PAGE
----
The slightly more costly Crossback is simpler still, a four-model line-up distinguished only by engine choices, starting at £21,745 for the petrol and finishing at £26,495 for the same automatic oil-burner.
That puts an awful lot of competition – in both hatchback and crossover format – as direct rivals.
For the basic £23,495 price of our BlueHDi 120 test car, you could variously consider the Qashqai 1.5 dCi, the Yeti 2.0 TDI and the Ford Kuga 2.0 TDCi. The entry-level Audi Q3 2.0 TDI, meanwhile, is less than £1000 more expensive than the priciest Crossback.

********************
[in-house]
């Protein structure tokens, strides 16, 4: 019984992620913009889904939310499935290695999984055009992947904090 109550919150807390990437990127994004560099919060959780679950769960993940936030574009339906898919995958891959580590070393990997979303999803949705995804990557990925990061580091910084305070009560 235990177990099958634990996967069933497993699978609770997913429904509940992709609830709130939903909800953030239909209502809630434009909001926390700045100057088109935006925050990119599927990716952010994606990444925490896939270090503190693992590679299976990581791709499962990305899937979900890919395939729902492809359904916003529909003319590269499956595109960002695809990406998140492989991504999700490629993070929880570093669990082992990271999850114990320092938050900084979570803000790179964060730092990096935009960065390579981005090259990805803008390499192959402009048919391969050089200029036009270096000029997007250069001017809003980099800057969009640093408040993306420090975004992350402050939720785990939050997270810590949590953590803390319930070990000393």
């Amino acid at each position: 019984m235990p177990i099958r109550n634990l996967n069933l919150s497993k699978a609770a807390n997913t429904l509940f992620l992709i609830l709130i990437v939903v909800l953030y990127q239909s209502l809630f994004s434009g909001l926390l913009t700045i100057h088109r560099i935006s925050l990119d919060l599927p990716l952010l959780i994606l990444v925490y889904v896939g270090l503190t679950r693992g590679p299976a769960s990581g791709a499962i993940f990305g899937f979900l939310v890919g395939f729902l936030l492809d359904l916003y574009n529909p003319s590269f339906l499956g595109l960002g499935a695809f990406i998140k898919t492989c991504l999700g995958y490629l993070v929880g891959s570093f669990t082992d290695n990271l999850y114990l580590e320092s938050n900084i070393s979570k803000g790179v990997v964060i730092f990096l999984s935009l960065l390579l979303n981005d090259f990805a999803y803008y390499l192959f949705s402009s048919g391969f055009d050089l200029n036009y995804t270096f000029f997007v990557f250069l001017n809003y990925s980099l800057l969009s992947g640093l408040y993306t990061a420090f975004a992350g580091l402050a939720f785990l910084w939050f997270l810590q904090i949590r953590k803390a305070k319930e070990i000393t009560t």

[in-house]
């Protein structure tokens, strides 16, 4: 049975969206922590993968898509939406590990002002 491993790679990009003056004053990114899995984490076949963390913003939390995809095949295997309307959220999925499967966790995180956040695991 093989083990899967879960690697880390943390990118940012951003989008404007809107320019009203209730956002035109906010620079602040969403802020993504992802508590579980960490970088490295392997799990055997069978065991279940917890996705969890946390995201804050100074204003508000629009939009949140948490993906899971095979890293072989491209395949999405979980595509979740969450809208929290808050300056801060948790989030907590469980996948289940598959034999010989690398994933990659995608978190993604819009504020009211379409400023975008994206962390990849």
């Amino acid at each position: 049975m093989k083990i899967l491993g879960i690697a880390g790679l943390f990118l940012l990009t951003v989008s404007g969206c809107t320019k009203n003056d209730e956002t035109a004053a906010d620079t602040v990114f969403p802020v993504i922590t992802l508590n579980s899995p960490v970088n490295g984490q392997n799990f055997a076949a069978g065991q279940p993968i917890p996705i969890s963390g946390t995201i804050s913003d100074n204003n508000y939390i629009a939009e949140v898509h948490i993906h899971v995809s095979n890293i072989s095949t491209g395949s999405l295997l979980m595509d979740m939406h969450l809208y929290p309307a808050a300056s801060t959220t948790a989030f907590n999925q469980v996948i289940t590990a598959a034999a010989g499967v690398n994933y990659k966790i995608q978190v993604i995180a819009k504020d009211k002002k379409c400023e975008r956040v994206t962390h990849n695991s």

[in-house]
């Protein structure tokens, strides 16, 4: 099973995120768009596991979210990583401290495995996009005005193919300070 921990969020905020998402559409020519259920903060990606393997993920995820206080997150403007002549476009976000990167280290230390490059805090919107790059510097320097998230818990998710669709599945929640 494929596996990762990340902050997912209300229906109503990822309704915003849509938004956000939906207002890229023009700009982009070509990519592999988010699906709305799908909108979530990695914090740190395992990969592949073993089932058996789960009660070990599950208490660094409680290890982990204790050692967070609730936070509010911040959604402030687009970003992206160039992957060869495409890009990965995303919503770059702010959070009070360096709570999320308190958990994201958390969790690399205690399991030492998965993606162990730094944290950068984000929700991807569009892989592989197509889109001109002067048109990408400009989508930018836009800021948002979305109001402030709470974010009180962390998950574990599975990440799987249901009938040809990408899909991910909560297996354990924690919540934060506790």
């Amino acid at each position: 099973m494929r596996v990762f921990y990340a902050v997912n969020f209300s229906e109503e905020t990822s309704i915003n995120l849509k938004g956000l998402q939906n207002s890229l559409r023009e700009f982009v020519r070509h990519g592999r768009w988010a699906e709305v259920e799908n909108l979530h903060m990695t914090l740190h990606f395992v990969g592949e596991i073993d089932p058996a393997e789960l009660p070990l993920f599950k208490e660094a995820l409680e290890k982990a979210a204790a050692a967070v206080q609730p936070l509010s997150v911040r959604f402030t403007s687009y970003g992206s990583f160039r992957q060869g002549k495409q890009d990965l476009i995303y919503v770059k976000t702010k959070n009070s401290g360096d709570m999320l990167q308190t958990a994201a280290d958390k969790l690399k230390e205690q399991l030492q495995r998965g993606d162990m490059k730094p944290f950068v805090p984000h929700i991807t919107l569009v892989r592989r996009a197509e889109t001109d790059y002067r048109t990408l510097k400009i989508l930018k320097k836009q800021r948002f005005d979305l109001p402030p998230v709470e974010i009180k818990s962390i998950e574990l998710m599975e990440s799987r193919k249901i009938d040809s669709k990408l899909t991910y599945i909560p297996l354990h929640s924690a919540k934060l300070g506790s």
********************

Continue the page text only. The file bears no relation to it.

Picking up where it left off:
On CO2 emissions at least, the 4 makes for a worthy adversary. The BlueHDi 120, with a manual gearbox, emits 103g/km, making it the equal of the Renault-Nissan Alliance’s famously parsimonious 1.5 dCi.
Opting for the six-speed automatic incurs only a 5g/km penalty, too, thanks to its lighter and now more efficient design. Even the most powerful BlueHDi 180 emits only 115g/km.